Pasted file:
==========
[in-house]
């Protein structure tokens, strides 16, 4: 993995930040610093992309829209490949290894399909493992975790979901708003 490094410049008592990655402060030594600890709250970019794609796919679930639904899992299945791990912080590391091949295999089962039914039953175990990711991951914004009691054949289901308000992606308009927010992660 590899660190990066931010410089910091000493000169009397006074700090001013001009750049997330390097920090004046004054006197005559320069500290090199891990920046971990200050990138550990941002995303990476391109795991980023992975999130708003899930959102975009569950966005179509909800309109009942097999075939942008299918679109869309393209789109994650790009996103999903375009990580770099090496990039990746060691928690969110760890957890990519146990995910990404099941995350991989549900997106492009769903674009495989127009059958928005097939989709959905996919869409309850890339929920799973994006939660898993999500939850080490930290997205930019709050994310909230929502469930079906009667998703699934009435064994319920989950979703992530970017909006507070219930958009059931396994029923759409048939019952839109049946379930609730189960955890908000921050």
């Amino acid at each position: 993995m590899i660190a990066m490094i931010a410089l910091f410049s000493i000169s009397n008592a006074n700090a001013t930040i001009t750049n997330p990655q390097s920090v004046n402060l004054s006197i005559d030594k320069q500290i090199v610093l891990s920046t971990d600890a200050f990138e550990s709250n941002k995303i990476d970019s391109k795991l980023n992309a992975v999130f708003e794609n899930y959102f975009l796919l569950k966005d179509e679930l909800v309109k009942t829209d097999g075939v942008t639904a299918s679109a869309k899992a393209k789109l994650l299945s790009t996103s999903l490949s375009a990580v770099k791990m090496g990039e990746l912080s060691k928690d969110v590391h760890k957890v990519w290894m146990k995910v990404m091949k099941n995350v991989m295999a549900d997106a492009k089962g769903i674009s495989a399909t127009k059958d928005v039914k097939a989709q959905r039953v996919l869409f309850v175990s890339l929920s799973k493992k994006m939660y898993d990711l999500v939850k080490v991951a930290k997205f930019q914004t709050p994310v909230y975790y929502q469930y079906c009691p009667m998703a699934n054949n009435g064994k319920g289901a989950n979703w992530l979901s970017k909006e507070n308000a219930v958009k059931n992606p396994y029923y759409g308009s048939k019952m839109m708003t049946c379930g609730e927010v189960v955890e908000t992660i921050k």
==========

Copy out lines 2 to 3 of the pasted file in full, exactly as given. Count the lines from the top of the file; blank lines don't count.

């Protein structure tokens, strides 16, 4: 993995930040610093992309829209490949290894399909493992975790979901708003 490094410049008592990655402060030594600890709250970019794609796919679930639904899992299945791990912080590391091949295999089962039914039953175990990711991951914004009691054949289901308000992606308009927010992660 590899660190990066931010410089910091000493000169009397006074700090001013001009750049997330390097920090004046004054006197005559320069500290090199891990920046971990200050990138550990941002995303990476391109795991980023992975999130708003899930959102975009569950966005179509909800309109009942097999075939942008299918679109869309393209789109994650790009996103999903375009990580770099090496990039990746060691928690969110760890957890990519146990995910990404099941995350991989549900997106492009769903674009495989127009059958928005097939989709959905996919869409309850890339929920799973994006939660898993999500939850080490930290997205930019709050994310909230929502469930079906009667998703699934009435064994319920989950979703992530970017909006507070219930958009059931396994029923759409048939019952839109049946379930609730189960955890908000921050």
């Amino acid at each position: 993995m590899i660190a990066m490094i931010a410089l910091f410049s000493i000169s009397n008592a006074n700090a001013t930040i001009t750049n997330p990655q390097s920090v004046n402060l004054s006197i005559d030594k320069q500290i090199v610093l891990s920046t971990d600890a200050f990138e550990s709250n941002k995303i990476d970019s391109k795991l980023n992309a992975v999130f708003e794609n899930y959102f975009l796919l569950k966005d179509e679930l909800v309109k009942t829209d097999g075939v942008t639904a299918s679109a869309k899992a393209k789109l994650l299945s790009t996103s999903l490949s375009a990580v770099k791990m090496g990039e990746l912080s060691k928690d969110v590391h760890k957890v990519w290894m146990k995910v990404m091949k099941n995350v991989m295999a549900d997106a492009k089962g769903i674009s495989a399909t127009k059958d928005v039914k097939a989709q959905r039953v996919l869409f309850v175990s890339l929920s799973k493992k994006m939660y898993d990711l999500v939850k080490v991951a930290k997205f930019q914004t709050p994310v909230y975790y929502q469930y079906c009691p009667m998703a699934n054949n009435g064994k319920g289901a989950n979703w992530l979901s970017k909006e507070n308000a219930v958009k059931n992606p396994y029923y759409g308009s048939k019952m839109m708003t049946c379930g609730e927010v189960v955890e908000t992660i921050k």